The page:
And though Moonbeam loves to talk about his $16B deficit (up from only $9B a few weeks back), the fact is that CA also owes teh Feds $14B and local school districts $10B, for an ACTUAL deficit this year of $40B… plus that $500B donkey in the room….

    CA is in FAR worse shape than the MSM lets on…

  • Corlyss

    “For starters, unlike other propositions that have sought to dismantle union benefits, these ballot measures will affect current employees as well as new hires.”

    Well, that’s gotta be a union poison pill op. No one I’ve ever heard, even the most wild-eyed fiscal hawks, has ever talked about delivering a kill shot to current retirees like slashing their existing pensions. That would be IMO violating the Constitutional ban on interference with contracts.

  • Kevin M

    California needs a windfall tax imposed on larger pension checks, rolling back into CalPERS. There also needs to be a way to break the benefit ratchet that the state courts have discovered in the state constitution. Not being able to alter any benefit or rule on any existing or retired worker, save in their favor, is going to make saving California next to impossible.

  • Diane

    Correction: San Diego and San Jose are the 2nd and 3rd largest cities. Only Los Angeles is larger. I think that’s significant.

  • http://Calwatchdog.com Wayne Lusvardi

    The question in San Diego is: is Prop B better than, say, voting for former Republican turned independent candidate Nathan Fletcher for Mayor and work for a negotiated settlement in lieu of Prop B that may be appealed to the courts and could be overturned. Anti-tax Mayoral candidate Carl DeMaio may sound like the taxpayers candidate – but if Prop B fails a court appeal and DeMaio is inflexible in any bargaining this might backfire??? This is somewhat like the classic Prisoner’s Dilemma – the accused accomplice either cops a confession in return for a reduced sentence or immunity or loses everything and ends up with a 30 year sentence. Which would you pick?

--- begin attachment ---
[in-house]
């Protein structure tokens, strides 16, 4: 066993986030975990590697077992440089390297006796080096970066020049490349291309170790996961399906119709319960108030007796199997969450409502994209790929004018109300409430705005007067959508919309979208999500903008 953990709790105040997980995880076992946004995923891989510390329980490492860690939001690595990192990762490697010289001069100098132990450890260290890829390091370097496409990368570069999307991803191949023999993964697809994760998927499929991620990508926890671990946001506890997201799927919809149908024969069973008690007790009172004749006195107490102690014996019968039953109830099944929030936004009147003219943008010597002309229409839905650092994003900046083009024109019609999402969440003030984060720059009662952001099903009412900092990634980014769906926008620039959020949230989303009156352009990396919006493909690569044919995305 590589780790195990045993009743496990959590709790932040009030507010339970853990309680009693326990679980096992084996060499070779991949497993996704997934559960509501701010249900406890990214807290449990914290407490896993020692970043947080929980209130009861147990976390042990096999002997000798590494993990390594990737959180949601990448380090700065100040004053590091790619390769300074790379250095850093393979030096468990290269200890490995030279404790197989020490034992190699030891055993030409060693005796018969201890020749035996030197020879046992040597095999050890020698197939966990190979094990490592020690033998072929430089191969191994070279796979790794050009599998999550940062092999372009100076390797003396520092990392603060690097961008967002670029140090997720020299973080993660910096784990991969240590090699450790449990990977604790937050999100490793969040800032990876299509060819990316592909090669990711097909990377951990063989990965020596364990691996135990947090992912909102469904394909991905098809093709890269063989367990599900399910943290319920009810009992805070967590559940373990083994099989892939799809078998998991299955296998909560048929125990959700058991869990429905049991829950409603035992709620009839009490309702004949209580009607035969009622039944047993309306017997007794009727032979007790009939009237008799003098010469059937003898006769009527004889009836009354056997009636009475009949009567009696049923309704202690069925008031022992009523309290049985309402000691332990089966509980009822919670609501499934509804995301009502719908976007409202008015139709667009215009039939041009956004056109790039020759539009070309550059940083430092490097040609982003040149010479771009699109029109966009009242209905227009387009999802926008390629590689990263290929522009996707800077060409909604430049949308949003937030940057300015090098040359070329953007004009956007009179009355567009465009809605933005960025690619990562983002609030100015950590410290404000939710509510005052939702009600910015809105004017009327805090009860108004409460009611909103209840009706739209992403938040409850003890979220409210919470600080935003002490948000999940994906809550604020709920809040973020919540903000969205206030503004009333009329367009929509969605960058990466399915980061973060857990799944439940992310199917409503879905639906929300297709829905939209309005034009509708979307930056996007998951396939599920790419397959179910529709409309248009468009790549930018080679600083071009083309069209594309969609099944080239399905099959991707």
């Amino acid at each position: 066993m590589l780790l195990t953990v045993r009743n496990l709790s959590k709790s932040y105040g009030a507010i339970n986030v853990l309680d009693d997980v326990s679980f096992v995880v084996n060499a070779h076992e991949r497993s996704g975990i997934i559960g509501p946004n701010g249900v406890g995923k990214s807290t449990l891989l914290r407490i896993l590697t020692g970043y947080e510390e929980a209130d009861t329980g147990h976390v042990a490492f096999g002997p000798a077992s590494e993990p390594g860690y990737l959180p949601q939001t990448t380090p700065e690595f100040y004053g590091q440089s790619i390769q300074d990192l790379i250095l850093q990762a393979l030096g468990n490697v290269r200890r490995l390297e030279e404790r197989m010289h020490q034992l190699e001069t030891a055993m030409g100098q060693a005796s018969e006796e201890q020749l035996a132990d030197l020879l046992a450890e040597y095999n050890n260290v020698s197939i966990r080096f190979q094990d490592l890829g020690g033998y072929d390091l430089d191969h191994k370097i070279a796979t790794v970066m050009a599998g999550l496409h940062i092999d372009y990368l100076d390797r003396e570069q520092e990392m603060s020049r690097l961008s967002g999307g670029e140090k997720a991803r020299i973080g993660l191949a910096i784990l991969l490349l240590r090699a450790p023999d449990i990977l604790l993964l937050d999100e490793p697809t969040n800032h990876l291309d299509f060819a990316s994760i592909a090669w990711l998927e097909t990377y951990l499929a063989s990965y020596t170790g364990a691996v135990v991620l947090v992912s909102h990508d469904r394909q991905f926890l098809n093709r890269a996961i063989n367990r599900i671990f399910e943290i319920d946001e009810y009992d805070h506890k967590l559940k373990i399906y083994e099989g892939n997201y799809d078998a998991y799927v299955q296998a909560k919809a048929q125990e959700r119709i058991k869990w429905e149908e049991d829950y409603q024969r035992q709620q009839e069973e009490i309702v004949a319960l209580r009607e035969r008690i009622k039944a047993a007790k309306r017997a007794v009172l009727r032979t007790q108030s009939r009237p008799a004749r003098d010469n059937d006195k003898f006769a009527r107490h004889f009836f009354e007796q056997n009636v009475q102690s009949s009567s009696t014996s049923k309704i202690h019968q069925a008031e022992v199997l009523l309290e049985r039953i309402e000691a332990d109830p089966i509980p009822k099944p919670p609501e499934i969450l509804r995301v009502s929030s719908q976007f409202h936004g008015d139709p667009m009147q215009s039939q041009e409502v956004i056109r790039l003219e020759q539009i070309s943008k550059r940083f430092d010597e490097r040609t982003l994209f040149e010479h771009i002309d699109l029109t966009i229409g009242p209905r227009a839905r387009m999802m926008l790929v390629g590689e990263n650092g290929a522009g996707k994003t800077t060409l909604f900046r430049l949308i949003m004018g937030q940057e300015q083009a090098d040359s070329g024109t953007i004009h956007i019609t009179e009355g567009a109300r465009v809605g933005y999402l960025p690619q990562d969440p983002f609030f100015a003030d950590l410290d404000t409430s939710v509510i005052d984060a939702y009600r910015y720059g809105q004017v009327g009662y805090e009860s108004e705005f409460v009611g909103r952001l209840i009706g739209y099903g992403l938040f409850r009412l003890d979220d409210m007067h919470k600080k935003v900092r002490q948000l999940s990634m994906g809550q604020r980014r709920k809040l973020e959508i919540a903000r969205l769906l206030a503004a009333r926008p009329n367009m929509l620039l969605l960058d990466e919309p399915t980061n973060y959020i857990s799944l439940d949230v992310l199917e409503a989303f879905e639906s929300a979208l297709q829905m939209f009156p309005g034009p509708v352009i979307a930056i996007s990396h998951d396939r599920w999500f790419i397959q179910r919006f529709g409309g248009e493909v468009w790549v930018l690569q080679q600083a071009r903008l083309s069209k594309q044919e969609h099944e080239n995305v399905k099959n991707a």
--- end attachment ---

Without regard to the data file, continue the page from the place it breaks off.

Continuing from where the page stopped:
• Doug in SD

    In San Diego, there is also a measure banning Project Labor Agreements from public contracting.

  • sestamibi

    Complacent, not complaisant. Gawd.

  • NJD

    Obviously this needs to happen. Not only will it cut down on costs through reducing benefits to retirees, it will hopefully encourage city employees to work longer. There are few reasons that any employee should retire before 65. For city/state government to fiscally work, employees need to stay on the job longer.

  • JLK

    @ Sestambi

    Both spellings mean very close to the same thing. If you will bother to check the Oxford Dictionary, it shows the 2 spellings as synonyms. By not showing off your spelling bee brilliance you won’t become a waste of reply space.
    Thanks
    JLK

  • ajb

    complaisant: 1: marked by an inclination to please or oblige 2: tending to consent to others’ wishes [Merriam-Webster online]. Some advice: check a dictionary before you try to correct a great writer.

  • thibaud

    All for it. Voted Yes on Measure B in SJ.

    Now, can we rein in those other regulatory capture scam artists, the TBTF banksters and the private health insurance mafia?

    When will Via Meadia attack the other leeches who are suppressing economic growth and prosperity in this country?